Wednesday, March 26, 2008 

P.S. the air raid sirens have been tested too! No I didn't think it was the start of the war. Honestly. Ok, maybe a bit.


The Summit of excitement

The Arab League Summit is the talk of the town.
This year's event is being held in Damascus. It should be the crowning glory for Syria. The city is three months into being Arab Capital of Culture. The Arab world is supposed to be looking in this direction with rose-tinted glasses for once.
Posters started appearing around town a couple of weeks ago. I have to think, if an EU summit happened in London, it would all be very missable. But here, this is definately soemthing to brag about.
'For a better future for the Arab World' read the massive signs - including some which are longer than a building, along the Fairground.
Men in black suits - who look far more scary than the police - have popped up around key buildings - Cham Palace, the Omayed Hotel, some of the buildings at Omayed Square. Inside the Cham Palace there are dozens more, all pacing around speaking into their cufflinks. Very James Bond.
And this morning, the airport closed (yes, that's right, it closed - shut down until next week - no civilian flights in or out of Damascus International Airport, and no-one is allowed to fly over Syria's capital). That was only announced a couple of days ago - unless you're a Syrianair passenger, in which case, it still hasn't been announced!. That didn't even happen during the Iraq War.
Whole chunks of the city are going to be closed off during the weekend and businesses are going to be shut.
But the craziest rumour is that there could be a curfew. No-one will be alowed into Damascus when the important people are in town.
As for the party itself, well, there are going to be a couple of empty chairs. Lebanon isn't attending at all (they haven't got a president anyway). Saudi is sending its Arab League Ambassador, and Egypt is sending a minor crony.
A better future? Or the same old nonsense.

Tuesday, March 18, 2008 

Foreigners in Damascus

We used to play a game. It's called spot the foreigner. You get extra points if they're speaking Arabic, if they don't have a backpack, if they're walking fast.
It worked because foreigners were a rare species in Damascus.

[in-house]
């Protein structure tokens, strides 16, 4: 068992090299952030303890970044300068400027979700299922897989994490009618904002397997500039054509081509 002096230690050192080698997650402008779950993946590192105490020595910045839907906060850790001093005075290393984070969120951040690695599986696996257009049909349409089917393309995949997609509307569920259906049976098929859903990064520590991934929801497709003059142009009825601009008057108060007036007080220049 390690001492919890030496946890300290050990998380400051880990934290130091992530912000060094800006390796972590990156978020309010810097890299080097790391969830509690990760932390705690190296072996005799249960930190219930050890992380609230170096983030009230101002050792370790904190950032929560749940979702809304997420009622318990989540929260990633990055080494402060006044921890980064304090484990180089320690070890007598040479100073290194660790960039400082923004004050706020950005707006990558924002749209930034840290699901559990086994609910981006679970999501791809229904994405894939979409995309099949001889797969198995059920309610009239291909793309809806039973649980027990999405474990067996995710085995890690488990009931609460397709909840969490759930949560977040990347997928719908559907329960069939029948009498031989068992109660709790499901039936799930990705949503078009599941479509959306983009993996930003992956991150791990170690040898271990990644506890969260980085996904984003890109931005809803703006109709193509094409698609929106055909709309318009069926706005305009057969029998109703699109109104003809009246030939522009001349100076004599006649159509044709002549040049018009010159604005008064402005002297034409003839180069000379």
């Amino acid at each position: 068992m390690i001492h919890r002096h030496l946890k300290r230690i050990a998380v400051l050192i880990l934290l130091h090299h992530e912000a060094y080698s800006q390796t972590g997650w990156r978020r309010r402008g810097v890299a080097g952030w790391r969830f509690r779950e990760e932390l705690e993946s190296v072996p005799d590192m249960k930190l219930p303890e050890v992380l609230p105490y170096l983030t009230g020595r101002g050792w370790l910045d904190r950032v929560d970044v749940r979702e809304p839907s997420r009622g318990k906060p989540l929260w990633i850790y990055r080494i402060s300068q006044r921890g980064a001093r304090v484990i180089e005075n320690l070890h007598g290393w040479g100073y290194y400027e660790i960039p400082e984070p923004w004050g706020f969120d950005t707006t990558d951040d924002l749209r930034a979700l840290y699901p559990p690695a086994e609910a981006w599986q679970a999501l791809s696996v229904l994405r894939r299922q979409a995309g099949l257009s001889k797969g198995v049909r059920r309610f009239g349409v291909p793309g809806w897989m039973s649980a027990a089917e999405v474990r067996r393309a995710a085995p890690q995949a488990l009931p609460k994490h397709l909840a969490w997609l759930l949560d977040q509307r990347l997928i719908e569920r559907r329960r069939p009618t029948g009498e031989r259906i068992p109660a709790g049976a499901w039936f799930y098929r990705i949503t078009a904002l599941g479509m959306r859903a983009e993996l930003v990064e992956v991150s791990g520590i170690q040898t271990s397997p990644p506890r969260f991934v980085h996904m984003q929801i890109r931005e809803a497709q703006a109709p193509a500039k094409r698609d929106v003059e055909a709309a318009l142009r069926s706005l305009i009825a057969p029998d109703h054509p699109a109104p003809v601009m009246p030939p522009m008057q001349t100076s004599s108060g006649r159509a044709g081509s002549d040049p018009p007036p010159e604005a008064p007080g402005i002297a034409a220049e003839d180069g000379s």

Now, there is a flood. No doubt, it's because Syria is in the news. Five years ago, most people I talked to would need an explanation of where Syria is (between Iraq and Palestine is my favourite!).
So bravo to the foreigners who sought out Damascus a decade ago. Those who were here had clearly done their research. They knew what they were here for, they had a passion for this little known place. And they loved it.
Fast forward to 2008, and the types of tourists are very different. I'll hesitate to call them war-tourists (because they're not all that bad, and because there is no war!). But instead of coming here out of love, they're coming here as voyeurs. It seems they have a checklist of negative assumptions, and they're hnting for scraps of evidence to support their CNN-view of Syria.
But at least I guess infamy can be good for business.

Sunday, March 16, 2008 

Change in Saroujah

I've only been away for twelve weeks. Three months. But things seem more different than when I'd been away for years.
My nomadic existence has brought me back to Damascus after a short exile in London. But this isn't the Damascus I knew a few weeks ago. Things are changing at the blink of an eyelid.
My memories are dominated by images. I picture streets, and people, and buses. But something has changed here, and it isn't a sight - it's a sound.
Saroujah has a new sound. The muathin who read the call to prayer from the Masjid Al-Ward was probably my favourite in the world. His old trembling voice and colourful tones lit up the area. But in my short time away, he has left. In his place is a characterless monotone sound.
Saroujah sounds different.
And then there's the pavement. Parts of Saroujah are being repaved - though thankfully, much quickly and less damaging than the work in Straight Street. The cobbles are finally being replaced.